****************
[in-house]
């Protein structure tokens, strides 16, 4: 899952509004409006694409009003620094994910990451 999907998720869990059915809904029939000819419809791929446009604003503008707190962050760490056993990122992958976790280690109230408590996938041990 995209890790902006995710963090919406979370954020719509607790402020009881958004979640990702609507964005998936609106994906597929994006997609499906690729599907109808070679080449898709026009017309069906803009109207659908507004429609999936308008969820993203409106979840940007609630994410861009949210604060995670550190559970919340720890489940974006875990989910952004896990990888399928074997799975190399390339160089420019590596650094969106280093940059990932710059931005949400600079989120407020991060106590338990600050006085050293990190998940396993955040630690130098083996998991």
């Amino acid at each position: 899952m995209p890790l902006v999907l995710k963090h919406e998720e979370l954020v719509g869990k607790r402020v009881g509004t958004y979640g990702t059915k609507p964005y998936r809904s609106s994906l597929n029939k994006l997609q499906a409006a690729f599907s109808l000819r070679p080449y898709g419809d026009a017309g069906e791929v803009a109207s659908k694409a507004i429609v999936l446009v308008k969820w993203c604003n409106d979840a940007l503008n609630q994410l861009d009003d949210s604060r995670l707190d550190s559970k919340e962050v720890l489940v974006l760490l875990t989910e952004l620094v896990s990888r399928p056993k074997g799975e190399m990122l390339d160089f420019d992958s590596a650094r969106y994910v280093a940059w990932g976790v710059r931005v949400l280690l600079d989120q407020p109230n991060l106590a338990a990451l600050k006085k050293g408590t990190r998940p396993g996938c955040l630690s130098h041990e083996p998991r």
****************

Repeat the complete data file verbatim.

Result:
[in-house]
């Protein structure tokens, strides 16, 4: 899952509004409006694409009003620094994910990451 999907998720869990059915809904029939000819419809791929446009604003503008707190962050760490056993990122992958976790280690109230408590996938041990 995209890790902006995710963090919406979370954020719509607790402020009881958004979640990702609507964005998936609106994906597929994006997609499906690729599907109808070679080449898709026009017309069906803009109207659908507004429609999936308008969820993203409106979840940007609630994410861009949210604060995670550190559970919340720890489940974006875990989910952004896990990888399928074997799975190399390339160089420019590596650094969106280093940059990932710059931005949400600079989120407020991060106590338990600050006085050293990190998940396993955040630690130098083996998991």
């Amino acid at each position: 899952m995209p890790l902006v999907l995710k963090h919406e998720e979370l954020v719509g869990k607790r402020v009881g509004t958004y979640g990702t059915k609507p964005y998936r809904s609106s994906l597929n029939k994006l997609q499906a409006a690729f599907s109808l000819r070679p080449y898709g419809d026009a017309g069906e791929v803009a109207s659908k694409a507004i429609v999936l446009v308008k969820w993203c604003n409106d979840a940007l503008n609630q994410l861009d009003d949210s604060r995670l707190d550190s559970k919340e962050v720890l489940v974006l760490l875990t989910e952004l620094v896990s990888r399928p056993k074997g799975e190399m990122l390339d160089f420019d992958s590596a650094r969106y994910v280093a940059w990932g976790v710059r931005v949400l280690l600079d989120q407020p109230n991060l106590a338990a990451l600050k006085k050293g408590t990190r998940p396993g996938c955040l630690s130098h041990e083996p998991r």